Patrick Brown – No Place On Earth

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Review by Melanie Chapman •

When Never Again Repeats Itself: If ever there was a singular book that exemplifies the meaning of “Photo Evidence” (FotoEvidence), this essential publication documenting the tragic plight of Myanmar’s Rohingya refugees certainly must be that book. So beautiful are the images and so heavy is the topic; this new collection of photographs, essays, and reproductions of children’s drawings asks to be picked up and requires being put back down, time and time again, until the viewer is finally able to sit in silence and contemplate the magnitude of yet another Genocide.

This is no easy book to review. Commenting on the exquisite compositions of Patrick Brown’s images, shot in squalid refugee camps across the border in Bangladesh, feels inappropriate. Yet there are many photographs which have the quality of Renaissance paintings; women wrapped in richly colored headscarves, tears staining their cheeks as they recall the murder of family members; the barely illuminated face of man who witnessed a village massacre from his hiding place in a rice paddy (though no light will ever shine again in his soul after seeing infants thrown alive into a pit of burning gasoline).

Wide vistas of the camps, densely populated with shacks under constant threat of monsoon rains, where nothing will grow but the number of more stateless Rohingya, might evoke the pallet of Bruegel or the hell-scapes of Hieronymus Bosch. But beware the temptation to simply look at these photographs. The subject matter of mass killings and the forced exodus of thousands of people from their homeland, who are then ignored by the World community like so many discarded pawns…these images demand to be felt.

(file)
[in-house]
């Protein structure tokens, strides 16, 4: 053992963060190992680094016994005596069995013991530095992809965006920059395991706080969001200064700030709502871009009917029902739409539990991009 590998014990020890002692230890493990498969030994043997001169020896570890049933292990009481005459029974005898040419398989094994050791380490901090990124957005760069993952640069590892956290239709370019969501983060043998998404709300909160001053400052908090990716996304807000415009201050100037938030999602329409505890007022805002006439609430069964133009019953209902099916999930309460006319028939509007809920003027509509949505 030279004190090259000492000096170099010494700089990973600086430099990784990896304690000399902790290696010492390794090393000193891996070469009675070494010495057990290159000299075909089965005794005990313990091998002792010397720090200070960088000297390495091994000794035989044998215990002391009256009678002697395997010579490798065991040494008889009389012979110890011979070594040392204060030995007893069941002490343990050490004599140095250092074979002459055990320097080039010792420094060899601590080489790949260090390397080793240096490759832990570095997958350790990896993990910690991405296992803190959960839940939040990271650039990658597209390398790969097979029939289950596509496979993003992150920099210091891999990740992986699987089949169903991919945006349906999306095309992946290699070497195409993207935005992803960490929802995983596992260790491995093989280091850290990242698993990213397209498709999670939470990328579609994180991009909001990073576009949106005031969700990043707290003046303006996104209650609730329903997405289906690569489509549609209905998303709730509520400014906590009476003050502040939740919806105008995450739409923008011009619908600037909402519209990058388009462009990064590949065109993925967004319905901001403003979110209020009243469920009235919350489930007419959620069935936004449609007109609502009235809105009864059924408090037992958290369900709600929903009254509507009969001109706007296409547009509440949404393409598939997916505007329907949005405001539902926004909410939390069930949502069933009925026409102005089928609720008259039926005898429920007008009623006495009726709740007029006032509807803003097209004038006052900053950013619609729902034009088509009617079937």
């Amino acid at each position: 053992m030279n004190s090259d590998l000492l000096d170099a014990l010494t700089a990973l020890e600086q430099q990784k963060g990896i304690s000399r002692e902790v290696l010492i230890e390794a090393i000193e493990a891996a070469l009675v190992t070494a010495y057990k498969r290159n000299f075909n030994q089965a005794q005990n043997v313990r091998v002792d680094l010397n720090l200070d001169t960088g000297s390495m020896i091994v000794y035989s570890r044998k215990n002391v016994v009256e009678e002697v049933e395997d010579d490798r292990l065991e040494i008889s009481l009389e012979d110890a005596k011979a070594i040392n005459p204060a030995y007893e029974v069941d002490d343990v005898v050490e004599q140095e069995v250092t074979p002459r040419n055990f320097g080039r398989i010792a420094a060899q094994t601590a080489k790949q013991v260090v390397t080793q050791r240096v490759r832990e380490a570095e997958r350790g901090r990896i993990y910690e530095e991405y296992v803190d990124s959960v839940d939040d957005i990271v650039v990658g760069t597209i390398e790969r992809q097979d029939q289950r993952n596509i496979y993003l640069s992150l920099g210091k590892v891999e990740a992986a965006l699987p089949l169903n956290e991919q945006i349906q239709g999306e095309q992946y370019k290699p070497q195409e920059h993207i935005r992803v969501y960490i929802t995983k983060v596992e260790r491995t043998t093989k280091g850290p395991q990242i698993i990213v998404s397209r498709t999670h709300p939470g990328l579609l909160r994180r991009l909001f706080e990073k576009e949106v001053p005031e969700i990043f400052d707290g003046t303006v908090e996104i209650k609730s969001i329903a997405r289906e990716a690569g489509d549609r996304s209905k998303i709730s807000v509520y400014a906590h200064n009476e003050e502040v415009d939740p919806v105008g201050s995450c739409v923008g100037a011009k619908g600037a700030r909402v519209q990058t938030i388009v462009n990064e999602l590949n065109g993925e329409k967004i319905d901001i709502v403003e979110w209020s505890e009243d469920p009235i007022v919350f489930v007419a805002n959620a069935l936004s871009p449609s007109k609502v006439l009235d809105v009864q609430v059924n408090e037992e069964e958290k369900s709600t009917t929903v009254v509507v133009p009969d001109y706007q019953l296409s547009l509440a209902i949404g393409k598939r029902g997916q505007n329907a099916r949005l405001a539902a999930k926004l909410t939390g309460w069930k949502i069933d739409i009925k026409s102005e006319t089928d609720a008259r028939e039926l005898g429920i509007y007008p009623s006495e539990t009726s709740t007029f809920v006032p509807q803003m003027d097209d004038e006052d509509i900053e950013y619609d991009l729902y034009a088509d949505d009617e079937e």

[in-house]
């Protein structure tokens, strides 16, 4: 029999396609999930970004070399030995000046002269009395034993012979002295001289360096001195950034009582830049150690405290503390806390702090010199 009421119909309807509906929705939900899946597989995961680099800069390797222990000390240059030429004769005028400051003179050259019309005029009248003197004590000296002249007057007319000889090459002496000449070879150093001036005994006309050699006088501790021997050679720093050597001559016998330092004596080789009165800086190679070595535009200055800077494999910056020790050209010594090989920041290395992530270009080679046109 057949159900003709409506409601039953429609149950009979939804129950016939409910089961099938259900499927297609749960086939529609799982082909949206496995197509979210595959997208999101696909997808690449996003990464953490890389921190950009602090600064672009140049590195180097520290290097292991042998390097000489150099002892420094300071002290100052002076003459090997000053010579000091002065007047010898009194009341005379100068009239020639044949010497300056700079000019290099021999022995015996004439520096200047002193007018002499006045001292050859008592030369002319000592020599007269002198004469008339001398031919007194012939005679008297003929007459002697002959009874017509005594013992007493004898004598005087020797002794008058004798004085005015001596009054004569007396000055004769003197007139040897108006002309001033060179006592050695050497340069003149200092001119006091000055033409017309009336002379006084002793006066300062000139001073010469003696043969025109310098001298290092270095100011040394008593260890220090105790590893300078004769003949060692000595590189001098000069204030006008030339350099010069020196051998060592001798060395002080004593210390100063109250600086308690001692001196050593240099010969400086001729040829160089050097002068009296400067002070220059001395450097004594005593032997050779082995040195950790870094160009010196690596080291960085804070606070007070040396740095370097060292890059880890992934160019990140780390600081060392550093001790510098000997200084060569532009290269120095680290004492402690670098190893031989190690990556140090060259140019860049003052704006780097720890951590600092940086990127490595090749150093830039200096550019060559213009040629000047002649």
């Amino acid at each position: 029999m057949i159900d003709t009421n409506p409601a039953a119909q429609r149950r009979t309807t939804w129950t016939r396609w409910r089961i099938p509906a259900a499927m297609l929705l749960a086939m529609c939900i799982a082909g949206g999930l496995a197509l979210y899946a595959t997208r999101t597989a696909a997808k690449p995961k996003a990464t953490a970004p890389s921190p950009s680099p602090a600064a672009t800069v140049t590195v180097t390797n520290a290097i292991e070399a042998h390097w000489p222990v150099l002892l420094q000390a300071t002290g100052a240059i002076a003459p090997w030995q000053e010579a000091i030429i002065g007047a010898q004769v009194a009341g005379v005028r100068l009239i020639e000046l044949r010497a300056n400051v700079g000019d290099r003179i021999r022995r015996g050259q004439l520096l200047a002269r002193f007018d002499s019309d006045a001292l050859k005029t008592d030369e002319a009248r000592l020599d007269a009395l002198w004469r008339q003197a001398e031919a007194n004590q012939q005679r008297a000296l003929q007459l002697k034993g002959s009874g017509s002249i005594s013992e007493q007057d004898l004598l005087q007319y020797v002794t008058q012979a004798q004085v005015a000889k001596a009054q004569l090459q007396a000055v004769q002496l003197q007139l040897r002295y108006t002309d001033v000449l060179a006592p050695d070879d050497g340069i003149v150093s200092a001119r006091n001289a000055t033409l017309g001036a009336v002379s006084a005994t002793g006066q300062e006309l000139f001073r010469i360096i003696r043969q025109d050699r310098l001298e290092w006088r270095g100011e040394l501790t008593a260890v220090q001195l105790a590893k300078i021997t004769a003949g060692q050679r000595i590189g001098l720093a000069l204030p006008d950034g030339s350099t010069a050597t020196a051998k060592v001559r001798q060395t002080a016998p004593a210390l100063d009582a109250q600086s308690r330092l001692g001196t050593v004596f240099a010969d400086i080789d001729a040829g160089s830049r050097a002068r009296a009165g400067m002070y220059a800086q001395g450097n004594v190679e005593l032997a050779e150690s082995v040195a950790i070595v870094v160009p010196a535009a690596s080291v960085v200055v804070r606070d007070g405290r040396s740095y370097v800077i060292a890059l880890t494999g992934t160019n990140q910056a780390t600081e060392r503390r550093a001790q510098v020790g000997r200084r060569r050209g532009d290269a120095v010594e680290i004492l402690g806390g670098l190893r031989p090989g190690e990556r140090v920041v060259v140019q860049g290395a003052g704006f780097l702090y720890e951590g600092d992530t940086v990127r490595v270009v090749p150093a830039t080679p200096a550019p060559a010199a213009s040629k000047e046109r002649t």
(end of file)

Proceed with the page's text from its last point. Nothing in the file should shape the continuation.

How can one not notice the gorgeous contrast of gold fabric against the dark skin of a young mother who averts her gaze from the camera, and how can one remain comfortable upon reading this same woman had her 28-day old child killed right in front of her by soldiers who then raped her and burned the hut where she and others had been left for dead?

How can we turn away from the boy in the bed whose arm has been amputated, or the girl in the school photo who has since disappeared? How can one look at a rain-soaked man, bent down weeping over the bodies of five dead children, alone in a crowd yet not alone in his sorrow, or spend a few moments with children’s drawings of helicopters dropping bombs, blood red crayon pooling around stick figure women, and ever have anything relevant to say?

Fortunately for those of us who want to better comprehend the plight of the Rohingya refugees, No Place On Earth includes a number of essays offering historical background and unflinching perspective, written by those who have witnessed this ongoing crisis firsthand. Equally as important are the personal testimonies of Rohingya refugees themselves. The words of these individuals—who like you and me, want a place to call home and to raise their children in safety but instead have experienced brutality, rape, the indignity of forced migration and a very uncertain future—coupled with veteran photojournalist Patrick Brown’s painfully beautiful images, challenge the viewer to be cautious of “selective compassion” in which we only care about the problems of those who look like us, live like us, worship like “us.”

To contemplate that which No Place On Earth shows about man’s capacity to turn its back on the suffering of one’s fellow man, reminds this reviewer of the 1946 prose poem by German Lutheran Pastor Martin Niemöller “First they came for the Socialists…”. If you are not familiar with this passage, look it up. And then find a comfortable place to sit while you turn the pages of No Place On Earth and decide what you plan to do about it.

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No Place On Earth, Patrick Brown

Photographer: Patrick Brown, born in Sheffield England, settled in Perth, Australia, based in Bangkok, Thailand.

Published by FotoEvidence Press, Brooklyn, NY, copyright 2019

Essays: Matthew Smith, Peter Bouckaert, Jason Motlagh (first published in Aug 2018 issue of Rolling Stone), Afterword by Patrick Brown

Text: English

Hard cover, sewn binding, 207 pages, 98 Color Photographs

Design: SMITH

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